To understand the second way you can help, you need to understand how NRA works. You might not realize it, but not one cent of your membership dues can be used for political activities. That means that all the lobbying work the NRA Institute for Legislative Action (NRA-ILA) does in Washington, D.C., and your state capitol is funded by individual donations.
When representatives, senators, state legislators, or governors put their jobs on the line to defend our rights, NRA-ILA stands behind them, helping them get reelected. Keeping our friends in office is one of the most important things we do. Unfortunately, a myriad of federal and state regulations make this difficult, so all of our contributions must come from our political action committee -- the NRA Political Victory Fund (NRA-PVF).
Like NRA-ILA, the NRA-PVF has to raise its own funds, and is limited by law to seeking support from only NRA members -- that`s a big reason why hunters who haven`t joined NRA need to sign up. Those donations allow NRA-PVF to contribute directly to campaigns and to pay for radio, television, or print ads in support of our strongest allies. We are also able to use this money to defeat our toughest enemies and show people that NRA can and will take the field whenever the rights and traditions we exist to defend are threatened.
NRA-ILA works closely with both elected and appointed officials to protect and expand hunting opportunities. We fight ballot initiatives that would substitute public sentiment for sound wildlife management techniques, and we fight for legislation that protects hunting as an important wildlife management tool. At the same time, NRA-PVF works to make sure that our supporters get elected and reelected. This type of support is what helps elect allies such as Sen. Larry Craig (R-Idaho). Well known as a champion of the Second Amendment, Sen. Craig courageously stood up and denounced the latest Clinton-Gore land grab, accusing the administration of attempting to control federal lands as if America was a monarchy, rather than a democratic republic. This type of principled stand is what hunters deserve and need more of, and it must be supported, both with ballots and dollar bills.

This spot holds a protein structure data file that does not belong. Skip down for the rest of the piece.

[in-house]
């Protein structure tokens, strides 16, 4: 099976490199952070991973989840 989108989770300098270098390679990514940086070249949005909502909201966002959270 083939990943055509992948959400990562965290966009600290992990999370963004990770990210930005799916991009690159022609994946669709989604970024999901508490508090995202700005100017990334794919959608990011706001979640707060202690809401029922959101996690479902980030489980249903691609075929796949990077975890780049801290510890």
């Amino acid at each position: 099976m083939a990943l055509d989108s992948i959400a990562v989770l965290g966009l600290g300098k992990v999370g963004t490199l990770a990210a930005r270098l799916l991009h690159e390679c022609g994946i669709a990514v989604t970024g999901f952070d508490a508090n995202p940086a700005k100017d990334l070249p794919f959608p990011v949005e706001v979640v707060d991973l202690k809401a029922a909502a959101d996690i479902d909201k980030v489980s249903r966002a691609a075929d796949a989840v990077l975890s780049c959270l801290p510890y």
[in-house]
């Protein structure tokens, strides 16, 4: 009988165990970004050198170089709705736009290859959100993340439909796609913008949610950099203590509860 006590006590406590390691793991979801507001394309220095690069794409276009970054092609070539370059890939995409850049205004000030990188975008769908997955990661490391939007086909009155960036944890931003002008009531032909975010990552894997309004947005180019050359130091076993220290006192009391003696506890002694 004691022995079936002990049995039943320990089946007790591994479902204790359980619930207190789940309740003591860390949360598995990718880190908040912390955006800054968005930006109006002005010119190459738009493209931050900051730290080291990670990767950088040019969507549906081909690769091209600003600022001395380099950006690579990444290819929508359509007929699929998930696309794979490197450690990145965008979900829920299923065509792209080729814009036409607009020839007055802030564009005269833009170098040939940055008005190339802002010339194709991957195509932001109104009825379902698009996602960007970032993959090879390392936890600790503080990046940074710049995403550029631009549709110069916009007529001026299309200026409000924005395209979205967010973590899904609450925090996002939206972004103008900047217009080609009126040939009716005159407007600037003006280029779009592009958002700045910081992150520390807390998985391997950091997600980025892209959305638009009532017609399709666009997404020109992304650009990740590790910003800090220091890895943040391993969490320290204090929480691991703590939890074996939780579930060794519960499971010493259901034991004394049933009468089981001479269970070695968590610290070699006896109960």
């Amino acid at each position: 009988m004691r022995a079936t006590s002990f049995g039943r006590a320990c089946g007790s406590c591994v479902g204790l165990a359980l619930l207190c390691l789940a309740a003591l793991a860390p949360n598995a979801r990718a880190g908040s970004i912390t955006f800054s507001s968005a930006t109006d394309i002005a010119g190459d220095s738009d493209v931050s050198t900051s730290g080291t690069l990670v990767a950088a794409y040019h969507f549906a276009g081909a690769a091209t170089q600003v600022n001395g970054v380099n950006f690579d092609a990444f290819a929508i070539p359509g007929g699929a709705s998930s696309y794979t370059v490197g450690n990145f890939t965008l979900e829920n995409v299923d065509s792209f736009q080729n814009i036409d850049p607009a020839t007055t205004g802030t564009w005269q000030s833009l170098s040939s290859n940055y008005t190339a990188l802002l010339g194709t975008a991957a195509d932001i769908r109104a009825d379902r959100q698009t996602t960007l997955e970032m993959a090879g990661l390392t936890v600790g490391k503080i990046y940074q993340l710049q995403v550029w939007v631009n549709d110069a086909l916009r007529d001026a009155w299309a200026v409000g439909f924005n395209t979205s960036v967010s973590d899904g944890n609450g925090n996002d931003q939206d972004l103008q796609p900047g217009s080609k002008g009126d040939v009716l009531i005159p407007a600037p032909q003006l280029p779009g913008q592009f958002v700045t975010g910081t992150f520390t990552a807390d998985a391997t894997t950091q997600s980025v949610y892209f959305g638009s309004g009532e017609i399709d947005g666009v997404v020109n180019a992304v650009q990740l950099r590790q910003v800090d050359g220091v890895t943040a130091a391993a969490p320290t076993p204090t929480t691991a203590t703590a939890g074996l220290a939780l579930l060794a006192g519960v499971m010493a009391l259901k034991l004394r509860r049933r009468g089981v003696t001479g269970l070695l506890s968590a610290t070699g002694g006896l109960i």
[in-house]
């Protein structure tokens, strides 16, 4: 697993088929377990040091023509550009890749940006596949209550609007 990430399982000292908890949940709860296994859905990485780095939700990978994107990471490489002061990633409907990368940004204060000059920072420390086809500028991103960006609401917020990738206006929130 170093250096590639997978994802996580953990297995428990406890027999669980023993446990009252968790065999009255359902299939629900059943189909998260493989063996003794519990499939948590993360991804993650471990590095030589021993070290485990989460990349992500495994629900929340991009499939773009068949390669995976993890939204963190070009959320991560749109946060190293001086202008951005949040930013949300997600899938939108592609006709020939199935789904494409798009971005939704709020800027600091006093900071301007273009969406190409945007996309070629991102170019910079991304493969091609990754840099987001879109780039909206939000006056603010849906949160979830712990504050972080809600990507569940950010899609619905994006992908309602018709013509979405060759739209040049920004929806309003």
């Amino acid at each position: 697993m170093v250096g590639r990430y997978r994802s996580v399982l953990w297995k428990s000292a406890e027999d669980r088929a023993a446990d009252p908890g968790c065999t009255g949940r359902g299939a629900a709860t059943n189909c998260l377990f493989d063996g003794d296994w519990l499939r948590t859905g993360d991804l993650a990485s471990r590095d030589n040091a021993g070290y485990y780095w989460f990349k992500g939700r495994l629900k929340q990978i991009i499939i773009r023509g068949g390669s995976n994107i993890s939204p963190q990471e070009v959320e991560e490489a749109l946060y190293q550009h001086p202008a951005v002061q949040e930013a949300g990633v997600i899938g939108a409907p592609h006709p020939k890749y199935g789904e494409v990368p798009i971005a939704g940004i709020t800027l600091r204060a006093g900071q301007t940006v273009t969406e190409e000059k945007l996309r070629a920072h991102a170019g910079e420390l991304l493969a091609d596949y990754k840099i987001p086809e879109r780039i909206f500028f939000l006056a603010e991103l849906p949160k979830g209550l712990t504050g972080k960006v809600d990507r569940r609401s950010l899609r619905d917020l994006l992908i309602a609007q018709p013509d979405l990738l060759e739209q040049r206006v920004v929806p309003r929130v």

The next time you get one of our NRA-ILA letters in the mail, please take the time to read it and then seriously consider making a donation. With your help we can win the battles ahead and protect America`s proud hunting heritage.
Today, March 21, the provisions of the critical self-defense legislation, Sub. Senate Bill 199, go into effect. Thanks to your active involvement last session, this bill was signed by Governor Kasich last December. This law ...
Today, the Arkansas Senate passed Senate Bill 724, an anti-gun bill which undermines some of the key advancements made with the passage and enactment of House Bill 1249. SB 724 is now headed to the ...
On Monday, March 27, the Texas Senate will convene after 2:00pm and is expected to take up and consider Senate Bill 16, NRA-backed legislation sponsored by State Sen. Robert Nichols (R-Jacksonville) and Joan Huffman (R-Houston).
Yesterday, March 21, the Senate passed anti-gun Senate Bill 115 with a 12-9 vote. SB 115 was sent to the Assembly for further consideration. Sponsored by state Senator Moises Denis (D-2), SB 115 would expand the list ...
Yesterday, March 20, the Idaho Senate passed House Bill 93 by a 35-0 vote. Introduced by state Representative Don Cheatham (R-3B) and sponsored on the floor by state Senator Marv Hagedorn (R-14), HB 93 would amend current law ...
Established in 1975, the Institute for Legislative Action (ILA) is the "lobbying" arm of the National Rifle Association of America. ILA is responsible for preserving the right of all law-abiding individuals in the legislative, political, and legal arenas, to purchase, possess and use firearms for legitimate purposes as guaranteed by the Second Amendment to the U.S. Constitution.